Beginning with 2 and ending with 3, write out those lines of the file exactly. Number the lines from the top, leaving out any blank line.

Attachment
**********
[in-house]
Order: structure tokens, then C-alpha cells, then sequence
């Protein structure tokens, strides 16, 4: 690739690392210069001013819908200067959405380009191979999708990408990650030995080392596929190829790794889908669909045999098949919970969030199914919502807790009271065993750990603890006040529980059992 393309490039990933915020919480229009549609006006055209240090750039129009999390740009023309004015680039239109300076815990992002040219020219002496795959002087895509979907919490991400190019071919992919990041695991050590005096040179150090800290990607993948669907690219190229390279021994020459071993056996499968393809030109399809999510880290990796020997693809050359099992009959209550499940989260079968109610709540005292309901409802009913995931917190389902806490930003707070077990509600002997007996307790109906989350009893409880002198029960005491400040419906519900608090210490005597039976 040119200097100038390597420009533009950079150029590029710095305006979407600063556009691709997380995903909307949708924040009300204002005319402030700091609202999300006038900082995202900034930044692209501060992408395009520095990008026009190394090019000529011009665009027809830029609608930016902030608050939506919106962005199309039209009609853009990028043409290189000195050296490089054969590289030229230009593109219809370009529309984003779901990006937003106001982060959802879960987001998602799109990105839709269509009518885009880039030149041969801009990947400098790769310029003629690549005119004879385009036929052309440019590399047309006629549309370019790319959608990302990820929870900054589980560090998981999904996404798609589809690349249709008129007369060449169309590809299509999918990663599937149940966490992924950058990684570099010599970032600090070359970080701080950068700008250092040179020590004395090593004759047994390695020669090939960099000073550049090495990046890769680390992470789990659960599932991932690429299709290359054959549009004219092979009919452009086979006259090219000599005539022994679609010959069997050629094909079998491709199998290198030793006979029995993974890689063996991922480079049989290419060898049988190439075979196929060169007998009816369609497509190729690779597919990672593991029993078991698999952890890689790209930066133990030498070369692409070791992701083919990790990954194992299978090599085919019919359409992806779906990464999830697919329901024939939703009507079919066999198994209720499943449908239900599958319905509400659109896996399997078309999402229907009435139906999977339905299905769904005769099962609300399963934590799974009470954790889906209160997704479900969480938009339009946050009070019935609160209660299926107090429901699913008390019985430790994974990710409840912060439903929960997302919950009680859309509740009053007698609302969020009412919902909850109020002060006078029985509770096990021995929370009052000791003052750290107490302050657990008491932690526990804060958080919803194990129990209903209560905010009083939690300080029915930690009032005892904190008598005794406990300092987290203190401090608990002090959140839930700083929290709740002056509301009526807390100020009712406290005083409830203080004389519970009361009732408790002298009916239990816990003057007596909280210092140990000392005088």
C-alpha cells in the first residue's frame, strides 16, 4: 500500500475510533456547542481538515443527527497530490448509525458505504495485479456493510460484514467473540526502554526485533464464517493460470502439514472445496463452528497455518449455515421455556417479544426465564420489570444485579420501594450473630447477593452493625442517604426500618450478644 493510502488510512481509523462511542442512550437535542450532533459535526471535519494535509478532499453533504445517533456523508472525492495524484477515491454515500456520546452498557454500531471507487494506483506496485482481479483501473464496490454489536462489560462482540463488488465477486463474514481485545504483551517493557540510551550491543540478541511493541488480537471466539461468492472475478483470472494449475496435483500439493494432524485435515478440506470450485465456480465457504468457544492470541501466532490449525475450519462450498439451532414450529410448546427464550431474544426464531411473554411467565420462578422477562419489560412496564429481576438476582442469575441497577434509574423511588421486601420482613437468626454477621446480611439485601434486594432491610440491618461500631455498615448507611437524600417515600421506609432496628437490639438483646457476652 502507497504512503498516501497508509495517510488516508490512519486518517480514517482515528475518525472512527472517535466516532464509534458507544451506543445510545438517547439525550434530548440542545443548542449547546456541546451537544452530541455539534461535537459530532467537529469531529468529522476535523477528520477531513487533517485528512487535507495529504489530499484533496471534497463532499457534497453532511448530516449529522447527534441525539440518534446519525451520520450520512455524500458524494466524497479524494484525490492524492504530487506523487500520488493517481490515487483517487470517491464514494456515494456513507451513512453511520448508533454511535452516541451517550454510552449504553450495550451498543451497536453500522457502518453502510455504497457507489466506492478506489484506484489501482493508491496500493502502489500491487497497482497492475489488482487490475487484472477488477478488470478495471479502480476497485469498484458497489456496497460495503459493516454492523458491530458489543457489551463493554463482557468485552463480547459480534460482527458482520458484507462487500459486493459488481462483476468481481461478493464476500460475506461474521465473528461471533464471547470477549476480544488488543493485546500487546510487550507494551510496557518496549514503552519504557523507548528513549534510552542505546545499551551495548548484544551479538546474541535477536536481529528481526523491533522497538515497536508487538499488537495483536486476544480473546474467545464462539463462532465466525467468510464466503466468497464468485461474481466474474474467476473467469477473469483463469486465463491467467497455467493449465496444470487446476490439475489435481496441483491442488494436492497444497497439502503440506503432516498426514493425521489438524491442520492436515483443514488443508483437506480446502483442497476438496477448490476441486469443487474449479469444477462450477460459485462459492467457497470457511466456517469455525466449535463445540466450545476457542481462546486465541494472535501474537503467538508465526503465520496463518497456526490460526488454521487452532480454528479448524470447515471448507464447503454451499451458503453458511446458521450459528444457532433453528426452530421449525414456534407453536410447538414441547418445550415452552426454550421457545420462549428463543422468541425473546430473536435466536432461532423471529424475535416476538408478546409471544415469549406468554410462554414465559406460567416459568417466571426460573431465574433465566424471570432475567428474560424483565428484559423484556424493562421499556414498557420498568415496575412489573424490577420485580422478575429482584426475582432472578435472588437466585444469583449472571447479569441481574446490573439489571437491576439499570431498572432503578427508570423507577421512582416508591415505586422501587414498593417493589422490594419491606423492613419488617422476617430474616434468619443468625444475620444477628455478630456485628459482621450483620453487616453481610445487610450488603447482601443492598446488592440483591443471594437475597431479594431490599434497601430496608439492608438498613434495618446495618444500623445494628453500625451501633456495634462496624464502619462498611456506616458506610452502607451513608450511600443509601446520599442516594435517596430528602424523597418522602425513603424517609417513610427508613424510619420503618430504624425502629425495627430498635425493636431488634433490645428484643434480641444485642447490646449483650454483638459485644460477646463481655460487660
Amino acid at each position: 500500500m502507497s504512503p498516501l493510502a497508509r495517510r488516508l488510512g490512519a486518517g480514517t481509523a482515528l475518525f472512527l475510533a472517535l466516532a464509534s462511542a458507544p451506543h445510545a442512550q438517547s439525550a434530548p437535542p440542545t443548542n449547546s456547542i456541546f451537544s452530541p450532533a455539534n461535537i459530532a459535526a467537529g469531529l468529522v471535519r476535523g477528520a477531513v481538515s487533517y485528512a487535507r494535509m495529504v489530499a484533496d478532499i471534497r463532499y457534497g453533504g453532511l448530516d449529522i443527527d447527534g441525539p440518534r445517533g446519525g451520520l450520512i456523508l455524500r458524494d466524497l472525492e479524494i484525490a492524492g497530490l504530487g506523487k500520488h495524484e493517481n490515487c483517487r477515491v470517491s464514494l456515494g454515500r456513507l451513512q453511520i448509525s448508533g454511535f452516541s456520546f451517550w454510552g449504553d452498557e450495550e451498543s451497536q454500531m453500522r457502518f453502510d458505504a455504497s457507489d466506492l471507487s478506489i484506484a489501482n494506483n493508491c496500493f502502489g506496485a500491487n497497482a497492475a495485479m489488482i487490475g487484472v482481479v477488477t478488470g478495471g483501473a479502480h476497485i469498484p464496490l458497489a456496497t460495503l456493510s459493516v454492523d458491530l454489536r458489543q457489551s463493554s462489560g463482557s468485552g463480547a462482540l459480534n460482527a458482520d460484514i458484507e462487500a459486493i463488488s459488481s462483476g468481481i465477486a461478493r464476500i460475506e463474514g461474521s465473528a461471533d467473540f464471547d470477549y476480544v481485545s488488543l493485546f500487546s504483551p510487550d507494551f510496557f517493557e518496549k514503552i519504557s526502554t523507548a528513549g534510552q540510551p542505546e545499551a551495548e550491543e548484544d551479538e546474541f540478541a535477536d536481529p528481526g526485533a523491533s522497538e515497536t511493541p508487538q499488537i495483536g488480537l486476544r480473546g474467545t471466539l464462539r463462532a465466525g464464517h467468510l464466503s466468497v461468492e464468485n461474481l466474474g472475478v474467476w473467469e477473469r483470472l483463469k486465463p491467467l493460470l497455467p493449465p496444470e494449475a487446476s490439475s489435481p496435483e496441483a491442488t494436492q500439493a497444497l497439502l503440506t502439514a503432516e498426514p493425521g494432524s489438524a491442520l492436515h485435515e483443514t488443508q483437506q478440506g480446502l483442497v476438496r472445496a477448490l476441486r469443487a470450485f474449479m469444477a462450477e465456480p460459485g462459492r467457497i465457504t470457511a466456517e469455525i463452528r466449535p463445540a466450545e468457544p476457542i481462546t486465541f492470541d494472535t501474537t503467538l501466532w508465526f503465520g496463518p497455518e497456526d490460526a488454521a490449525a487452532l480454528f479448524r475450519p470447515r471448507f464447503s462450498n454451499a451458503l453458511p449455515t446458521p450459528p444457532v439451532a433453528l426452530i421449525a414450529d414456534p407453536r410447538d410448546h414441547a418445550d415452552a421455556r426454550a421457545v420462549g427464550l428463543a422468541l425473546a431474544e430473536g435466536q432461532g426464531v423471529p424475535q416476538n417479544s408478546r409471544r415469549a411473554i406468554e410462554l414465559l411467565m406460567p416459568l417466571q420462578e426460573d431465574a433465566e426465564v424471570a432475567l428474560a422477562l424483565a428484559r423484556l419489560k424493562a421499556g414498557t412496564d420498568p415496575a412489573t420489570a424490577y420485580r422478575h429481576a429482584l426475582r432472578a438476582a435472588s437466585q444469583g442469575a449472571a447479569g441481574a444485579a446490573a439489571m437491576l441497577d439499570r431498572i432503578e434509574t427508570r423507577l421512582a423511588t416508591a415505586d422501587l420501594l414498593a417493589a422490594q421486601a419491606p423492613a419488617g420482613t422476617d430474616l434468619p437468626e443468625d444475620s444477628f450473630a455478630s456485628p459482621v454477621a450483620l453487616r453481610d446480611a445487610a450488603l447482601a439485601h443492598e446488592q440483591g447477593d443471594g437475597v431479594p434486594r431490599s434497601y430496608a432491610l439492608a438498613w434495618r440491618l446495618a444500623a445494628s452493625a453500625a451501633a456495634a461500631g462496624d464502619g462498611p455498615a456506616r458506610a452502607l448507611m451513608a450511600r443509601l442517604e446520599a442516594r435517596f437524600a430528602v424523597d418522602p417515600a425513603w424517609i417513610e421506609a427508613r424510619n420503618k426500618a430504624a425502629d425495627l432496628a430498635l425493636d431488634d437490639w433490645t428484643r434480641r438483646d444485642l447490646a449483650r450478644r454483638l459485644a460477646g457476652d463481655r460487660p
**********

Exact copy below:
Order: structure tokens, then C-alpha cells, then sequence
């Protein structure tokens, strides 16, 4: 690739690392210069001013819908200067959405380009191979999708990408990650030995080392596929190829790794889908669909045999098949919970969030199914919502807790009271065993750990603890006040529980059992 393309490039990933915020919480229009549609006006055209240090750039129009999390740009023309004015680039239109300076815990992002040219020219002496795959002087895509979907919490991400190019071919992919990041695991050590005096040179150090800290990607993948669907690219190229390279021994020459071993056996499968393809030109399809999510880290990796020997693809050359099992009959209550499940989260079968109610709540005292309901409802009913995931917190389902806490930003707070077990509600002997007996307790109906989350009893409880002198029960005491400040419906519900608090210490005597039976 040119200097100038390597420009533009950079150029590029710095305006979407600063556009691709997380995903909307949708924040009300204002005319402030700091609202999300006038900082995202900034930044692209501060992408395009520095990008026009190394090019000529011009665009027809830029609608930016902030608050939506919106962005199309039209009609853009990028043409290189000195050296490089054969590289030229230009593109219809370009529309984003779901990006937003106001982060959802879960987001998602799109990105839709269509009518885009880039030149041969801009990947400098790769310029003629690549005119004879385009036929052309440019590399047309006629549309370019790319959608990302990820929870900054589980560090998981999904996404798609589809690349249709008129007369060449169309590809299509999918990663599937149940966490992924950058990684570099010599970032600090070359970080701080950068700008250092040179020590004395090593004759047994390695020669090939960099000073550049090495990046890769680390992470789990659960599932991932690429299709290359054959549009004219092979009919452009086979006259090219000599005539022994679609010959069997050629094909079998491709199998290198030793006979029995993974890689063996991922480079049989290419060898049988190439075979196929060169007998009816369609497509190729690779597919990672593991029993078991698999952890890689790209930066133990030498070369692409070791992701083919990790990954194992299978090599085919019919359409992806779906990464999830697919329901024939939703009507079919066999198994209720499943449908239900599958319905509400659109896996399997078309999402229907009435139906999977339905299905769904005769099962609300399963934590799974009470954790889906209160997704479900969480938009339009946050009070019935609160209660299926107090429901699913008390019985430790994974990710409840912060439903929960997302919950009680859309509740009053007698609302969020009412919902909850109020002060006078029985509770096990021995929370009052000791003052750290107490302050657990008491932690526990804060958080919803194990129990209903209560905010009083939690300080029915930690009032005892904190008598005794406990300092987290203190401090608990002090959140839930700083929290709740002056509301009526807390100020009712406290005083409830203080004389519970009361009732408790002298009916239990816990003057007596909280210092140990000392005088």